Under the spotlight: the art of modern design.
In the designer’s studio, the walls are covered in mood boards, photos, magazine cutouts, hand-drawn doodles of sofas and chairs, and elaborate floral patterns. When it comes to designing a sofa like our Mimi or any of the beautiful pieces that come from the workshop, Bertil, one of the designers looks all over for inspiration to help him come up with something completely fresh. “But,” he tells us, “a piece of furniture never ends up looking like the thing that inspired it.”
Bertil maps furniture trends, as well as colours, textures, and shapes across multiple industries and items. To begin with he starts with a paper sketch – because it’s “easier to tear up and start again” – his words, not ours. Next he draws up a computer-aided design (CAD) image, which is easy to fiddle with, allowing him to evolve his designs.
The CAD drawings are sent to a 3D printer in the studio. To print a small object, around 15 cm long, it can take up to 10 hours. But the time saved after the printing is what makes this process so valuable. Before 3D printers, designers had to work very closely with the production team, often building prototypes themselves after spending months iterating the design on paper. In those days, it might have taken a year to design a chair.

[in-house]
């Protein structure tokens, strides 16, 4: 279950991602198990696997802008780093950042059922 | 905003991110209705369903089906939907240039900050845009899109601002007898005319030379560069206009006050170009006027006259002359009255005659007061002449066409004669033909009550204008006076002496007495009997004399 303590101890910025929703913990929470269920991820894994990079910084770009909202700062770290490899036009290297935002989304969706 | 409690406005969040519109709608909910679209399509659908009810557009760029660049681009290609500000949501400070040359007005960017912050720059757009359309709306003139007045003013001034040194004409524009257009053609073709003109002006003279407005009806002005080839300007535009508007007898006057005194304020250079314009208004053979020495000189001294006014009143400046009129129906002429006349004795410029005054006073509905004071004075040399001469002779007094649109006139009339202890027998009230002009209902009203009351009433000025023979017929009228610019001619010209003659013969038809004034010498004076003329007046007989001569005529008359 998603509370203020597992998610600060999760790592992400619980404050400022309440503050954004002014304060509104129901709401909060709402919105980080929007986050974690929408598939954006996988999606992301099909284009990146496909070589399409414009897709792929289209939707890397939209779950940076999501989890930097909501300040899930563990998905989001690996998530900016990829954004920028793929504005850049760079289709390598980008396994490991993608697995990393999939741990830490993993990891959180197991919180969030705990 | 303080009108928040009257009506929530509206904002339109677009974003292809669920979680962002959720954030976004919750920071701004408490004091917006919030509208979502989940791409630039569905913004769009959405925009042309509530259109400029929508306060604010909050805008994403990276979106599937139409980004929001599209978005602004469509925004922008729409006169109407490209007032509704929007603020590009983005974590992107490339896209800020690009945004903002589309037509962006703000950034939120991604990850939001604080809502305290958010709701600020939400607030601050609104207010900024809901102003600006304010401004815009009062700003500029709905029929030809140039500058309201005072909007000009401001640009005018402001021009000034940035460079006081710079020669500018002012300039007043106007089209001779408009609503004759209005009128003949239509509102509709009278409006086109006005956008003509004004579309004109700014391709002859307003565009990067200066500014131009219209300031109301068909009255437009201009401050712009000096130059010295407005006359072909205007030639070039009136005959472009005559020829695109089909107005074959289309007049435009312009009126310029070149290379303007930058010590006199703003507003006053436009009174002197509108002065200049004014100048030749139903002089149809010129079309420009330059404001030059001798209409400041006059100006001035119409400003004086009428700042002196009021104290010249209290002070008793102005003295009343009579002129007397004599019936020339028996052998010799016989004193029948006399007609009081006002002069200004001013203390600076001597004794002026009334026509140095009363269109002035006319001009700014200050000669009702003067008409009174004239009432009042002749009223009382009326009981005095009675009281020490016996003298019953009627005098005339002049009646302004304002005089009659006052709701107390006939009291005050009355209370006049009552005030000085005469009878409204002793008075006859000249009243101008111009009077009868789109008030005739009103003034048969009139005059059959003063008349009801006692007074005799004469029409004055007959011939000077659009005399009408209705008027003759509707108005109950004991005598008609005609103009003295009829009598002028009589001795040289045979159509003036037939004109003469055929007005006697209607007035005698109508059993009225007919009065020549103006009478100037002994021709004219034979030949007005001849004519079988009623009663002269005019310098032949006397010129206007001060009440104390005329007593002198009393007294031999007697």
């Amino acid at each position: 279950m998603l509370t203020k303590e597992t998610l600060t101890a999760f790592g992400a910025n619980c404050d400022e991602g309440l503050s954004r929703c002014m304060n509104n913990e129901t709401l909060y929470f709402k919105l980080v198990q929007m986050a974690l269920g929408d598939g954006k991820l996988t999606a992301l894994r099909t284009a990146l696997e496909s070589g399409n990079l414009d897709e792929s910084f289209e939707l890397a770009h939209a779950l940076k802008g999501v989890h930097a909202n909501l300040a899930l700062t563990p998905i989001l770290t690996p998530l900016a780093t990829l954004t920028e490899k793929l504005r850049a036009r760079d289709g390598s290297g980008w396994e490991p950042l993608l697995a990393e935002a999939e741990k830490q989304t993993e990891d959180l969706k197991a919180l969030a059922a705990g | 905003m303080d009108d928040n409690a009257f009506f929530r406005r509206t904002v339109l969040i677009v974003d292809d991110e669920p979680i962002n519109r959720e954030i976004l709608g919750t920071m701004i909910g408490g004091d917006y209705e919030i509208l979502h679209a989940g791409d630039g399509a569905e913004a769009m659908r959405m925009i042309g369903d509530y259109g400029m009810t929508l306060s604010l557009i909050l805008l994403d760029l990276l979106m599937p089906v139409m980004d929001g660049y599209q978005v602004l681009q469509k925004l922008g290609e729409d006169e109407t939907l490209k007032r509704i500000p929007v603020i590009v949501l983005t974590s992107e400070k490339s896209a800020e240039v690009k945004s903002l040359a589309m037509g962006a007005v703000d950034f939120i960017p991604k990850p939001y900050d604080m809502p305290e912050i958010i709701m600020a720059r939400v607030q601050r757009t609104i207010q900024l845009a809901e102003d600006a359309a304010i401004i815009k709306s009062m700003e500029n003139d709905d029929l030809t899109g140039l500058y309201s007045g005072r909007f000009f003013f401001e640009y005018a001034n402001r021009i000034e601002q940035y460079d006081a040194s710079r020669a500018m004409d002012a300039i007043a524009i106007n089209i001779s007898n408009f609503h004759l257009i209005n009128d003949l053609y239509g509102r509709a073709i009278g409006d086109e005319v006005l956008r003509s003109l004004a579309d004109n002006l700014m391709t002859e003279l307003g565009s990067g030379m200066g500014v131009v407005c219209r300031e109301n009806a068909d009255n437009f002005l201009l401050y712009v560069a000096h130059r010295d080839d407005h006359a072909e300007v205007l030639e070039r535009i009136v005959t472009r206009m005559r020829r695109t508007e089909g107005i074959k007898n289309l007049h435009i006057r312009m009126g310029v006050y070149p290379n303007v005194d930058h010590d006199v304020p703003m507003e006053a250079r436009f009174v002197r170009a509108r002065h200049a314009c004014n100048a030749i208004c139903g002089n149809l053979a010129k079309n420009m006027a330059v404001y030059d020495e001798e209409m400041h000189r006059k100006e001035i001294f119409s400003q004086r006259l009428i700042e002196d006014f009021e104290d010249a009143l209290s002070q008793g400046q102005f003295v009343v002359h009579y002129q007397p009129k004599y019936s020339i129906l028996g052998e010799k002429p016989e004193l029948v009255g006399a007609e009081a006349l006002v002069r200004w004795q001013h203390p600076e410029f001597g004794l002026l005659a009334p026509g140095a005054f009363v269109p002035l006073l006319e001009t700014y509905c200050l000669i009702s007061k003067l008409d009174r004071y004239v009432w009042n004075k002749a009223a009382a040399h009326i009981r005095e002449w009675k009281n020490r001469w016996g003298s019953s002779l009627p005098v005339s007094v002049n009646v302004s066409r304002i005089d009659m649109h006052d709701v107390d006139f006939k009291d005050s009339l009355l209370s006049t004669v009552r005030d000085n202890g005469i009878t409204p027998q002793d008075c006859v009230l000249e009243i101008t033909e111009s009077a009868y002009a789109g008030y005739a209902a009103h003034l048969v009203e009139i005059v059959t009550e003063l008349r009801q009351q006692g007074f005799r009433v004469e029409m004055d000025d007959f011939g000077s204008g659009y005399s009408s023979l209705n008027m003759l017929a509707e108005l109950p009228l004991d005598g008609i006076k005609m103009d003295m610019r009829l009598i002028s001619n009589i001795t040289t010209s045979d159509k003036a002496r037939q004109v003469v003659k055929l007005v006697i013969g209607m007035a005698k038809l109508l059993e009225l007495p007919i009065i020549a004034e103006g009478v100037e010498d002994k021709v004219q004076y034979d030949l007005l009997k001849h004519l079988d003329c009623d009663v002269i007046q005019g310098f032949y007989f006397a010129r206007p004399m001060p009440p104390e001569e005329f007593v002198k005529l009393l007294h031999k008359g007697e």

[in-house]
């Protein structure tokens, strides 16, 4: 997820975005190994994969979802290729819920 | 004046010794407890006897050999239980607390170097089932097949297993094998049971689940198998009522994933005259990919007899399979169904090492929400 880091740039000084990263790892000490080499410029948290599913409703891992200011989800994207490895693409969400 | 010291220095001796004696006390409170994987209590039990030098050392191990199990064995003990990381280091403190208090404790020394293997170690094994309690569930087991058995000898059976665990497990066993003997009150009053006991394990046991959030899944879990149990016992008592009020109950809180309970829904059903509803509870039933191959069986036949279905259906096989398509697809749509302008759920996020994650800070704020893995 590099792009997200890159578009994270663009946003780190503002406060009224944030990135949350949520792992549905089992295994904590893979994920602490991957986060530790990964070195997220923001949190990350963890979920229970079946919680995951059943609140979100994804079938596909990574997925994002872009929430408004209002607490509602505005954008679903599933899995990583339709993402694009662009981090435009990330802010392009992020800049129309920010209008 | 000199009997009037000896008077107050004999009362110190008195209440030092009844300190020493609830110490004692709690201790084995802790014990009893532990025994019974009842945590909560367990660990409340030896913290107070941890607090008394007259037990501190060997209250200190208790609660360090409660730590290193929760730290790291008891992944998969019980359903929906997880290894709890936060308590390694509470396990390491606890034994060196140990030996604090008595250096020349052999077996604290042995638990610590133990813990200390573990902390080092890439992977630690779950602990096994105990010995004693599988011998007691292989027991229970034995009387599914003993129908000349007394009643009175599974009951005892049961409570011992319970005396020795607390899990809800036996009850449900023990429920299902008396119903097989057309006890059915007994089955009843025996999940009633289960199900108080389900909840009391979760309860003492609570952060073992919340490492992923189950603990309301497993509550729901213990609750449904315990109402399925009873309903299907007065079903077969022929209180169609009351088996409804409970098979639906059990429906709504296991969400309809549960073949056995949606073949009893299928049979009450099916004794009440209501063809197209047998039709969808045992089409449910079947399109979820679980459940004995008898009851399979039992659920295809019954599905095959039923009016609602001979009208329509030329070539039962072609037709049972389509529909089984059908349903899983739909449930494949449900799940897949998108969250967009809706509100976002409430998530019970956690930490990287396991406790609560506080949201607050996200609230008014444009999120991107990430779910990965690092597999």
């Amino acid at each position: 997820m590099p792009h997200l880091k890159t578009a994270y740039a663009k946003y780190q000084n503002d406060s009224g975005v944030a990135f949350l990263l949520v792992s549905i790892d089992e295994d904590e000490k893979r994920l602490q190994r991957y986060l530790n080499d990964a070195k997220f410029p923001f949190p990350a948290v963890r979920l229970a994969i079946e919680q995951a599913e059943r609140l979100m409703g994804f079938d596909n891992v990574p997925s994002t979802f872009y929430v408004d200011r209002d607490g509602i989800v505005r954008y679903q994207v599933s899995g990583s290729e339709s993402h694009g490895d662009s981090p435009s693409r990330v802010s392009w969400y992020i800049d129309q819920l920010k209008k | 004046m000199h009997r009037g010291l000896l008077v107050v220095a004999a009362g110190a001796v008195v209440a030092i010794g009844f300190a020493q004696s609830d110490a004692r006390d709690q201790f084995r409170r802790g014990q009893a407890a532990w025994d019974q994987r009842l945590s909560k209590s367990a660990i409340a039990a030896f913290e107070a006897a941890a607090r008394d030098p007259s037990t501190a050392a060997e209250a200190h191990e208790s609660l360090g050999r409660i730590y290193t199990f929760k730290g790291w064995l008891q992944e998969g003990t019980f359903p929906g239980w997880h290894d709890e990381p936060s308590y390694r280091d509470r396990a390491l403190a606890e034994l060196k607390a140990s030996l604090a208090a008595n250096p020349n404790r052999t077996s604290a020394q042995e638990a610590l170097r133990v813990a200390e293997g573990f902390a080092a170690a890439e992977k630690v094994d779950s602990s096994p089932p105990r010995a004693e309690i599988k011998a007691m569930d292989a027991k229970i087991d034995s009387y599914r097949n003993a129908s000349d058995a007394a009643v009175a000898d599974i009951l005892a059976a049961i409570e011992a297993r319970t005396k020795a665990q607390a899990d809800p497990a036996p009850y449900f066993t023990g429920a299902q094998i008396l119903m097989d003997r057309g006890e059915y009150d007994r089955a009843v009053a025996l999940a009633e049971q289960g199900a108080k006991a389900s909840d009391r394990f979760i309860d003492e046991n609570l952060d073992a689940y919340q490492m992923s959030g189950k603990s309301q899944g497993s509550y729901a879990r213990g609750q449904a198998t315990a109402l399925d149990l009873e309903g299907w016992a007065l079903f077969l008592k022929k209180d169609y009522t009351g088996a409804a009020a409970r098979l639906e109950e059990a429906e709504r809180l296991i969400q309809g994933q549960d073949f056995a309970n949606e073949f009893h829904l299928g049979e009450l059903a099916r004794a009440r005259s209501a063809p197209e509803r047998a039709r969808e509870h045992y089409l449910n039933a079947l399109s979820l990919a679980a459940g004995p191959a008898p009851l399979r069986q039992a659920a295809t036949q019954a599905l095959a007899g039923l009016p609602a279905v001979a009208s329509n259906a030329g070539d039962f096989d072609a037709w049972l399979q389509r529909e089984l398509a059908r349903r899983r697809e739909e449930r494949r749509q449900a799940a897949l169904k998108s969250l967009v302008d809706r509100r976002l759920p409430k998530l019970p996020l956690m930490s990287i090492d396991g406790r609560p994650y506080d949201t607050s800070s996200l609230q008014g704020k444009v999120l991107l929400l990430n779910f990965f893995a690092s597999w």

With a 3D model, Bertil can point out exactly where the seams of a fabric cover should sit, while the production team can anticipate any issues that they might have with the design’s construction. “A 3D model can’t show you how to construct a design though,” he tells us. “That’s where 14 years of design experience comes in.”
This very Mimi now sits in our headquarters in London, alongside the real thing of course.
Take a closer look at our mid-century style Mimi sofas, armchairs, footstools and pouffes.